I noticed that my tummy no longer bloats out. It's pretty flat the whole time. I thought all along that a protruding tummy comes naturally as one grows older and one's hormonal profile changes. But no. The whole day through it's as flat as when I wake up. I think I've lost a great deal of visceral fat together with the loss of subcutaneous fat.

 

In about 3:30 of this documentary, you see just how much visceral fat there can be in a human, and it's all concentrated around the central area of the body.

 

It's not water retention that gives people a belly. It's liters upon liters of visceral fat.



#29 kotmj

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Posted 05 September 2013 - 09:54 PM

Had a workout today. Weights increased on all lifts. This despite a vegan diet. No whey. No meat or dairy or eggs. I wonder if this is sustainable.



#30 "6"

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Posted 07 September 2013 - 11:15 AM

^ do you have rice+beans PWO? 



#31 kotmj

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Posted 07 September 2013 - 10:21 PM

I do not have a pre-workout anything. I just workout between meals.



#32 kotmj

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Posted 07 September 2013 - 11:18 PM

I wonder if I'll ever go back to eating "normally" again. It doesn't seem all that likely.

 

Before going meatless, I thought it was normal to have these low-level discomforts coming from the digestive tract. After all, the body is working on digesting the food, so obviously I should feel something. A bit of discomfort, a bit of pain every now and then. It was normal, I thought, to be affected by the strains of digesting food.

 

I feel none of that now. I don't feel my body struggling to digest food.

 

In fact I feel different. Lighter. Calmer. Definitely more energy. I feel so good on this diet, I am reluctant to go back to how I felt previously.



#33 joonian

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Posted 08 September 2013 - 12:06 AM

But your genitals will drop off in six months. 



#34 kotmj

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Posted 13 September 2013 - 03:27 PM

I read that Vitamin D deficiency is quite prevalent, ever since the internet was invented and we spend so much time indoors. So I'm now surfing from the balcony, soaking up some sun.



#35 kotmj

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Posted 14 September 2013 - 04:26 AM

LOL. A king conquered a city, and had a bunch of the brightest and handsomest young men rounded up to be trained over three years to become court officials. During this time, they were to eat the same food as the royal family.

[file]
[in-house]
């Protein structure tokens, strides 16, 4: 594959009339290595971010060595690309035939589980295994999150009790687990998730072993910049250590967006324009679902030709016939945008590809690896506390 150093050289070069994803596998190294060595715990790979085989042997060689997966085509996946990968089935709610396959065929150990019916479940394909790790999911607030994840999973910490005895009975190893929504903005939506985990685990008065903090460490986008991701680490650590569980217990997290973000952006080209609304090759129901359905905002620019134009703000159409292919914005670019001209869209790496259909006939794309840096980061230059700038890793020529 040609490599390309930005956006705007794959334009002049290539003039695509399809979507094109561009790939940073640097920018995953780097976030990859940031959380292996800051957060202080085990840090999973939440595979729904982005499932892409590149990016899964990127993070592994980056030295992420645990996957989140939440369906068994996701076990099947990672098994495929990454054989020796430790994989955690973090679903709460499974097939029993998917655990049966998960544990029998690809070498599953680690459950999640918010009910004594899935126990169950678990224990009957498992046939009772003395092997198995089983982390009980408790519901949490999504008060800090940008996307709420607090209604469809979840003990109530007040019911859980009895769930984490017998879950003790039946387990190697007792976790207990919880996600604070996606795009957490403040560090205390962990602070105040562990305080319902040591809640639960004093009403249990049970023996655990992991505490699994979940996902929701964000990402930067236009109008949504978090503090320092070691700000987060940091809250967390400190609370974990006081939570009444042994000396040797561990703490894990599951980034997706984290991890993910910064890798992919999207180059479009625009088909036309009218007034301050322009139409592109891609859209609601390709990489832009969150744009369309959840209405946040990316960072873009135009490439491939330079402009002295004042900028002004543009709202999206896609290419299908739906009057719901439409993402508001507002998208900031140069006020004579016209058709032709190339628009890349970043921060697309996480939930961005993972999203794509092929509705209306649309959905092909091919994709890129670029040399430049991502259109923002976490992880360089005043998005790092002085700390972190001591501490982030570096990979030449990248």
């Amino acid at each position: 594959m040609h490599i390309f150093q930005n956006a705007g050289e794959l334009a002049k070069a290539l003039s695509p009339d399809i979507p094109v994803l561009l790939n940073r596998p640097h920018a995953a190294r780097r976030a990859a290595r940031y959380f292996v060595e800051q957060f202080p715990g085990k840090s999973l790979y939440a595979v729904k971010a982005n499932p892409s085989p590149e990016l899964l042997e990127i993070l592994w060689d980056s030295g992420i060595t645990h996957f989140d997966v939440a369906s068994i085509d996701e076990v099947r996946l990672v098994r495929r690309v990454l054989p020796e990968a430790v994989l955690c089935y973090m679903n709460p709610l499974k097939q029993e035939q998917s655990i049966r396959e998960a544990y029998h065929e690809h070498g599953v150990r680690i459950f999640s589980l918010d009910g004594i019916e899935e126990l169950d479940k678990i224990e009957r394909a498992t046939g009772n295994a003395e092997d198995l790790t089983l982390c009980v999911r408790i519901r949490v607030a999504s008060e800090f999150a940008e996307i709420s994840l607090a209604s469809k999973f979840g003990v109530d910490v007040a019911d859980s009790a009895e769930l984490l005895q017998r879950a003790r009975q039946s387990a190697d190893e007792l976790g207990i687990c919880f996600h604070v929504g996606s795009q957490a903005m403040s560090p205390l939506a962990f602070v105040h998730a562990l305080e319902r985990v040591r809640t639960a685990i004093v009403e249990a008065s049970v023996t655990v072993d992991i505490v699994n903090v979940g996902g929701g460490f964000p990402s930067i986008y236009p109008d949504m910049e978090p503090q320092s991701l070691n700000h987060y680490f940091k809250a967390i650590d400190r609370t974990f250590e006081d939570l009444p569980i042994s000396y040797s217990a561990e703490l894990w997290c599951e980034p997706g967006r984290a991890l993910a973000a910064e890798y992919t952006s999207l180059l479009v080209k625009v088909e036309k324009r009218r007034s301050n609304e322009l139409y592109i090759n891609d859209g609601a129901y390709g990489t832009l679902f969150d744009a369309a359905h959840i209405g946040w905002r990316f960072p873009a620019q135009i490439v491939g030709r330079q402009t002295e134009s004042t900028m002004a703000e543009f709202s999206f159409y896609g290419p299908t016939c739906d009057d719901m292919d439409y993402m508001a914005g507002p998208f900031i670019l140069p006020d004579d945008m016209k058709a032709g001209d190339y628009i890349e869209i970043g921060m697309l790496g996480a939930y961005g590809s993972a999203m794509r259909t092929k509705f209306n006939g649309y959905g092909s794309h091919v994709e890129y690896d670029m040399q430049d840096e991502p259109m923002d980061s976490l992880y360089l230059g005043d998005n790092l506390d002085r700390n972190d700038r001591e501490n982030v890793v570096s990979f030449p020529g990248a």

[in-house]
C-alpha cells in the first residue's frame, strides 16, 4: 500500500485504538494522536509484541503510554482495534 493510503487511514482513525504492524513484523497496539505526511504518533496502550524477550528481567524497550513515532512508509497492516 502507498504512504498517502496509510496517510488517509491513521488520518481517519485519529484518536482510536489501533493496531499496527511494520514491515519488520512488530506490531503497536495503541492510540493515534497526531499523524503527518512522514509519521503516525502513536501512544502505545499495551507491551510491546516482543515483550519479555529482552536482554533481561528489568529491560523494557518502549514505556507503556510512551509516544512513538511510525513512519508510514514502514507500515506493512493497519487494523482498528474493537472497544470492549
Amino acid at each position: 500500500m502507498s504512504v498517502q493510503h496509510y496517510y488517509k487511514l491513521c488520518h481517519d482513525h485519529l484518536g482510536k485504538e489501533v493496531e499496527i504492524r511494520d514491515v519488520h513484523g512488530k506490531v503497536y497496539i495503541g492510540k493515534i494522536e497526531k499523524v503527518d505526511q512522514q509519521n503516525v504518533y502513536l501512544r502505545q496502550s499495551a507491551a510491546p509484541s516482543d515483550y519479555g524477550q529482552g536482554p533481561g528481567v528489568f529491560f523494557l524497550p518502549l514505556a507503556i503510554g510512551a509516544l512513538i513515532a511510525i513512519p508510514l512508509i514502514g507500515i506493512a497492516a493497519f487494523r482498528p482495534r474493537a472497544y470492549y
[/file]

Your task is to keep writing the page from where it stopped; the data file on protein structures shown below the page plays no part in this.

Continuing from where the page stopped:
Daniel was one of these young men. You can see that he is quite the high IQ and EQ guy. NIV, Daniel 1:1-16.

 

1 In the third year of the reign of Jehoiakim king of Judah, Nebuchadnezzar king of Babylon came to Jerusalem and besieged it. 2 And the Lord delivered Jehoiakim king of Judah into his hand, along with some of the articles from the temple of God. These he carried off to the temple of his god in Babylonia and put in the treasure house of his god. 3 Then the king ordered Ashpenaz, chief of his court officials, to bring in some of the Israelites from the royal family and the nobility-- 4 young men without any physical defect, handsome, showing aptitude for every kind of learning, well informed, quick to understand, and qualified to serve in the king's palace. He was to teach them the language and literature of the Babylonians. 5 The king assigned them a daily amount of food and wine from the king's table. They were to be trained for three years, and after that they were to enter the king's service. 6 Among these were some from Judah: Daniel, Hananiah, Mishael and Azariah. 7 The chief official gave them new names: to Daniel, the name Belteshazzar; to Hananiah, Shadrach; to Mishael, Meshach; and to Azariah, Abednego. 8 But Daniel resolved not to defile himself with the royal food and wine, and he asked the chief official for permission not to defile himself this way. 9 Now God had caused the official to show favor and sympathy to Daniel, 10 but the official told Daniel, "I am afraid of my lord the king, who has assigned your food and drink. Why should he see you looking worse than the other young men your age? The king would then have my head because of you." 11 Daniel then said to the guard whom the chief official had appointed over Daniel, Hananiah, Mishael and Azariah, 12 "Please test your servants for ten days: Give us nothing but vegetables to eat and water to drink. 13 Then compare our appearance with that of the young men who eat the royal food, and treat your servants in accordance with what you see." 14 So he agreed to this and tested them for ten days. 15 At the end of the ten days they looked healthier and better nourished than any of the young men who ate the royal food. 16 So the guard took away their choice food and the wine they were to drink and gave them vegetables instead.